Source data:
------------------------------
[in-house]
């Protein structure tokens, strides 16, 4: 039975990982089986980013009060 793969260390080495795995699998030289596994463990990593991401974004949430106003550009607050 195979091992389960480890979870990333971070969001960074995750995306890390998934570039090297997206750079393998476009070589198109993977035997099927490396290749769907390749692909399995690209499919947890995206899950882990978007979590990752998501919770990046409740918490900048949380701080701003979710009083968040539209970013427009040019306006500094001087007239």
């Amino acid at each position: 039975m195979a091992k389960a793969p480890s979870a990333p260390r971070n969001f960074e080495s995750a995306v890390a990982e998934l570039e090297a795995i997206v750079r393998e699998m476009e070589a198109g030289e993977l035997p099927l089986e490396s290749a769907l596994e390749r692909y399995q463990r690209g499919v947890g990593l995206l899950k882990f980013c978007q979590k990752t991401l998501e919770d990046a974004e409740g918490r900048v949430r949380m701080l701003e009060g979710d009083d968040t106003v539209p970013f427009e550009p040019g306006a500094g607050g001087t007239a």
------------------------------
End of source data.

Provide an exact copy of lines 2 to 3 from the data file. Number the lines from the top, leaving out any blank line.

């Protein structure tokens, strides 16, 4: 039975990982089986980013009060 793969260390080495795995699998030289596994463990990593991401974004949430106003550009607050 195979091992389960480890979870990333971070969001960074995750995306890390998934570039090297997206750079393998476009070589198109993977035997099927490396290749769907390749692909399995690209499919947890995206899950882990978007979590990752998501919770990046409740918490900048949380701080701003979710009083968040539209970013427009040019306006500094001087007239």
């Amino acid at each position: 039975m195979a091992k389960a793969p480890s979870a990333p260390r971070n969001f960074e080495s995750a995306v890390a990982e998934l570039e090297a795995i997206v750079r393998e699998m476009e070589a198109g030289e993977l035997p099927l089986e490396s290749a769907l596994e390749r692909y399995q463990r690209g499919v947890g990593l995206l899950k882990f980013c978007q979590k990752t991401l998501e919770d990046a974004e409740g918490r900048v949430r949380m701080l701003e009060g979710d009083d968040t106003v539209p970013f427009e550009p040019g306006a500094g607050g001087t007239a």